A filmmaker who was the great-grandnephew of the painter Vincent van Gogh was shot and stabbed to death on an Amsterdam street Tuesday after receiving death threats over a movie he made criticizing the treatment of women under Islam.

A suspect, a 26-year-old man with dual Dutch-Moroccan nationality, was arrested after a shootout with officers that left him wounded, police said.

Filmmaker Theo van Gogh (search), 47, had been threatened after the August airing of the movie "Submission," which he made with a right-wing Dutch politician who had renounced the Islamic faith of her birth.

Police had kept watch on Van Gogh's house as protection immediately after the film's release, but it was dropped because there was no concrete evidence of a threat, public prosecutor Leo de Wit said.

In a recent radio interview, Van Gogh — who is the great-grandson of the brother of Vincent van Gogh, who was also named Theo — dismissed the threats and called the movie "the best protection I could have. It's not something I worry about."

Authorities had felt the more likely target of revenge attacks was the film's writer, Somali-born Ayaan Hirsi Ali (search), a member of parliament who frequently has outraged fellow Muslims by criticizing Islamic customs and the failure of Muslim families to adopt Dutch ways. She has been and remains under police protection.

Police said Van Gogh's killer shot and stabbed his victim and left a note on his body. They declined to comment on reports that his neck was slashed and would not reveal the contents of the note.

The attacker fled to the nearby East Park and was arrested after exchanging gunfire with police, police spokesman Eric Vermeulen said. Both the suspect and a policeman suffered minor injuries.

One unidentified witness who lives in the neighborhood told the Dutch national broadcaster NOS that she heard six shots and saw a man with a long beard and wearing Islamic garb concealing a gun.

Another witness told Dutch Radio 1 the killer arrived by bicycle and shot Van Gogh as he got out of a car.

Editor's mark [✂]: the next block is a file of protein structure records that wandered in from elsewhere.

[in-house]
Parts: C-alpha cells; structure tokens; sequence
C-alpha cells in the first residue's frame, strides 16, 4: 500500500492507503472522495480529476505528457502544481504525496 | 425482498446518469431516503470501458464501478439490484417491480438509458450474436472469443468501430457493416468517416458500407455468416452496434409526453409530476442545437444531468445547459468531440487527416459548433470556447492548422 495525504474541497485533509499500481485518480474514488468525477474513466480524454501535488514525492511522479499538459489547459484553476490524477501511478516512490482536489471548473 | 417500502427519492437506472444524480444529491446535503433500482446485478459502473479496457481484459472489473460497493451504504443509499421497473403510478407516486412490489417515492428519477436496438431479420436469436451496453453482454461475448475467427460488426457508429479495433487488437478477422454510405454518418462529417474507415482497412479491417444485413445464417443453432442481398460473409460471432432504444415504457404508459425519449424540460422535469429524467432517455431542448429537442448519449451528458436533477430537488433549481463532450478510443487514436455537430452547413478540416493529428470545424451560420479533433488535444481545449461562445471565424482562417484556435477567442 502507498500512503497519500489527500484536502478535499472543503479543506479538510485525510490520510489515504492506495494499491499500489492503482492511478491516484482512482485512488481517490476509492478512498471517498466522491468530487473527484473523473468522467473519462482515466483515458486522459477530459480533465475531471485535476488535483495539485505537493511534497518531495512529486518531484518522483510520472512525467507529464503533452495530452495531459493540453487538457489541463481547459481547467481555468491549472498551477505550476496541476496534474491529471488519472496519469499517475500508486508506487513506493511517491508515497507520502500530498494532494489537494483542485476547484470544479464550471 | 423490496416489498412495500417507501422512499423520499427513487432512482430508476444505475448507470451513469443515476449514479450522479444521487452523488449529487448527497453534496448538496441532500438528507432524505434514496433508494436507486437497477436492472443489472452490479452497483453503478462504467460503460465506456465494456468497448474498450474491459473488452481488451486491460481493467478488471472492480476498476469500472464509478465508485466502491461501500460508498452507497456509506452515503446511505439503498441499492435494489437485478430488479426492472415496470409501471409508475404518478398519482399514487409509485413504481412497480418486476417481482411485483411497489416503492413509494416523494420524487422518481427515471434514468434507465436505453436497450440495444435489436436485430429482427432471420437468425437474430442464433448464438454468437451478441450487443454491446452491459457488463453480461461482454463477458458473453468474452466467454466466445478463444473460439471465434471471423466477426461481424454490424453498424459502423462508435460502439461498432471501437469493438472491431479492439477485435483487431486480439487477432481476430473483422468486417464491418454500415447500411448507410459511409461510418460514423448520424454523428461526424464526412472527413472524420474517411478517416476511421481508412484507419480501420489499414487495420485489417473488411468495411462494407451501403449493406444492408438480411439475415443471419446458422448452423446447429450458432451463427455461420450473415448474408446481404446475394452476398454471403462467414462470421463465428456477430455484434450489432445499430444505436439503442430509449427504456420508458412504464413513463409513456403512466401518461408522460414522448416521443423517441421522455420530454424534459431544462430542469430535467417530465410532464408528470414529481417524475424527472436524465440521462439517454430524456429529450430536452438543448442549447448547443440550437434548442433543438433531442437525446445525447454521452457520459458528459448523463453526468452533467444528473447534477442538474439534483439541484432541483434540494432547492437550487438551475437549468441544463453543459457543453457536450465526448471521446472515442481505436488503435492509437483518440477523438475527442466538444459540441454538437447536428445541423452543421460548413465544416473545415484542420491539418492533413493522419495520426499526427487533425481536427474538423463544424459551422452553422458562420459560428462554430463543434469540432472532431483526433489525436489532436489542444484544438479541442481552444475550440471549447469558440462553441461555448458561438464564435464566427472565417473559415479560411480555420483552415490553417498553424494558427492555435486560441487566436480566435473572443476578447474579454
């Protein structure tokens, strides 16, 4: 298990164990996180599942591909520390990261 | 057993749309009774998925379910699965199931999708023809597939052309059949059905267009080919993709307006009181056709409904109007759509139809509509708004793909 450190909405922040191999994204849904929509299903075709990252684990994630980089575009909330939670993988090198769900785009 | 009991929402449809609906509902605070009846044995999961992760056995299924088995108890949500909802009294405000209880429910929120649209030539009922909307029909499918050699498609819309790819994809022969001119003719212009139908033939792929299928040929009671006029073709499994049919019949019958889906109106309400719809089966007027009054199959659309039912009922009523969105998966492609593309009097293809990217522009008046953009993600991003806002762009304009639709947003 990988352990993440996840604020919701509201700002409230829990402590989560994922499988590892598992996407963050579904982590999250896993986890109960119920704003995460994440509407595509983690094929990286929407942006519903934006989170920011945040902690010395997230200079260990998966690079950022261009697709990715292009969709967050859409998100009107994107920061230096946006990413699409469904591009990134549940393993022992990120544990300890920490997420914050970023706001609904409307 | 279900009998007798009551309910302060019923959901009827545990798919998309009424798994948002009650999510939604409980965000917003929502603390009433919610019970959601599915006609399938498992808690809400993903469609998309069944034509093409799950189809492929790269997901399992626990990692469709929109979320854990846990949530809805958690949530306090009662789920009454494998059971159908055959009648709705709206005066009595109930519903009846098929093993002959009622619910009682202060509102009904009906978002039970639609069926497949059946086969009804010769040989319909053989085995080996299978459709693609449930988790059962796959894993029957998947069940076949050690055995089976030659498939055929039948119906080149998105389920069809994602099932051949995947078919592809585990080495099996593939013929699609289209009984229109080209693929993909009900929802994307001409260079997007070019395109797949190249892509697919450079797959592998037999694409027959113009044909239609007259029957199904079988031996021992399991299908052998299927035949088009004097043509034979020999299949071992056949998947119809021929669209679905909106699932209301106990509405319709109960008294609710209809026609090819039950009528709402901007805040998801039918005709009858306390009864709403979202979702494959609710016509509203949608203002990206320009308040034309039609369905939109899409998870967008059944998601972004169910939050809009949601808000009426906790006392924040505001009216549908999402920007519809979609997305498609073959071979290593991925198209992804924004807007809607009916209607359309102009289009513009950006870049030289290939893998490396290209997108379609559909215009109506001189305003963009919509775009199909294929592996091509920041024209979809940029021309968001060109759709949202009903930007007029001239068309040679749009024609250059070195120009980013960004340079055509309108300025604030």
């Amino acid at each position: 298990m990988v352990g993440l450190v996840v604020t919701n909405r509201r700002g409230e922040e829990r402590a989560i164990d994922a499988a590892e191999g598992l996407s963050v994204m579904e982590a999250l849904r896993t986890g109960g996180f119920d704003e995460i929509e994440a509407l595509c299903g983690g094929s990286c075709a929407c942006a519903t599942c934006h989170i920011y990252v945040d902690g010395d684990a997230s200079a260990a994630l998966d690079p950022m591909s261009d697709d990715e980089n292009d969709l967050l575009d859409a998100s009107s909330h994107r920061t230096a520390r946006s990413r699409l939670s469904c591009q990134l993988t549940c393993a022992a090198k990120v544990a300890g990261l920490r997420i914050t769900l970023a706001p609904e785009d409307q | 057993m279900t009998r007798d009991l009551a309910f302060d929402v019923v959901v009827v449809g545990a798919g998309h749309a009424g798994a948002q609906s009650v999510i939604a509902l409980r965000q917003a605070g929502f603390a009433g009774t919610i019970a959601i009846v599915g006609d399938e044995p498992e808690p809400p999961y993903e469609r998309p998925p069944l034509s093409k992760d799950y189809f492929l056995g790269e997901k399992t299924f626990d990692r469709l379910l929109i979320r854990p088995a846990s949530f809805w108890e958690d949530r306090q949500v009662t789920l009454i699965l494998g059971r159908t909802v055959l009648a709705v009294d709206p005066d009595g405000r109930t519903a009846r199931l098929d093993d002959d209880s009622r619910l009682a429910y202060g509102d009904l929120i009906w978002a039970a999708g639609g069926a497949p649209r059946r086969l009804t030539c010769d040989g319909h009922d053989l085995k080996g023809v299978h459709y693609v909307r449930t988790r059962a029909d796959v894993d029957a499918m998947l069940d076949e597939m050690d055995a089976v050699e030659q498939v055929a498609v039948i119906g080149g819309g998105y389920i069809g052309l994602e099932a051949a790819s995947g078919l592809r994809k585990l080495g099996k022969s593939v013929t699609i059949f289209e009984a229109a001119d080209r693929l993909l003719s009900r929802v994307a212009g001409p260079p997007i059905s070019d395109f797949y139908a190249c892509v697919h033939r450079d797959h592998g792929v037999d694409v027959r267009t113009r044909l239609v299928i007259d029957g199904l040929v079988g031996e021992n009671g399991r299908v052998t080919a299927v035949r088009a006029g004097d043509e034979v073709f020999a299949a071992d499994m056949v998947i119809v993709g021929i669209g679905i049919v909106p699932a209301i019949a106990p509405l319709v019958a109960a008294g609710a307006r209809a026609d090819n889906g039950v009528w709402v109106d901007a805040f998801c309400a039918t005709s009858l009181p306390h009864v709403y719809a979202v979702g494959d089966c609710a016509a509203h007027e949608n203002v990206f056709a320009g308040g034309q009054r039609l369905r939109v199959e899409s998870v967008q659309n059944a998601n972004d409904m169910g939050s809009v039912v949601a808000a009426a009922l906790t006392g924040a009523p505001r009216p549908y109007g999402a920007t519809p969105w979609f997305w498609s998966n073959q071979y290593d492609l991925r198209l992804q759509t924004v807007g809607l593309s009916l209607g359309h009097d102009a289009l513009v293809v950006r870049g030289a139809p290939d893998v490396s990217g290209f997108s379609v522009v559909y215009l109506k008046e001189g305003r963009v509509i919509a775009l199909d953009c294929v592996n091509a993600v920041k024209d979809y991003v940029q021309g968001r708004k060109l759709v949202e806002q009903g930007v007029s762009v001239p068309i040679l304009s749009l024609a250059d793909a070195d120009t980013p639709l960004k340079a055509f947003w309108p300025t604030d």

"The shooter stayed next to him and waited. Waited to make sure he was dead," the witness said.

Van Gogh's killing immediately rekindled memories of the 2002 assassination of Dutch politician Pim Fortuyn (search), who polarized the nation with his anti-immigration views — particularly against Moroccan and Turkish immigrants — and was shot to death days before national elections. A Dutch animal-rights activist was convicted in his slaying.

Van Gogh's next movie, scheduled to debut on the Internet in December, was titled "06-05" and was about the May 6, 2002 slaying of Fortuyn.

The filmmaker had often come under criticism for his controversial movies, and he wrote columns about Islam on his Web site and for the Dutch newspaper Metro.

He has had formal complaints filed against him for making alleged anti-Jewish, anti-Christian and anti-Muslim comments in interviews and columns that he wrote. His many provocative statements including mocking a prominent Dutch Jew, making references to "the rotten fish" of Nazareth and calling a radical Muslim politician "Allah's pimp."

His short English-language film "Submission," which aired on Dutch television in August, enraged the Netherlands' Muslim community — including some Muslim women's groups that called its depiction of abuse of women insensitive.

In the fictional story, a veiled Muslim woman spoke about her violent marriage, being raped by a relative and being brutally punished for adultery. In parts of the movie, the actress' naked body is shown through a transparent gown — with Quranic verses written on it in one scene — further angering some Muslims.

The place of Muslim immigrants in Dutch society has long been a contentious issue, with many right-wing politicians pushing for tougher immigration laws.

In a written statement, Prime Minister Jan Peter Balkenende (search) said "Nothing is known about the motive.

"I want to call on everyone not to jump to far-reaching conclusions. The facts must first be carefully weighed so let's allow the investigators to do their jobs," Balkenende said, praising Van Gogh as a proponent of free speech.

"It would be unacceptable if a difference of opinion led to this brutal murder," he said.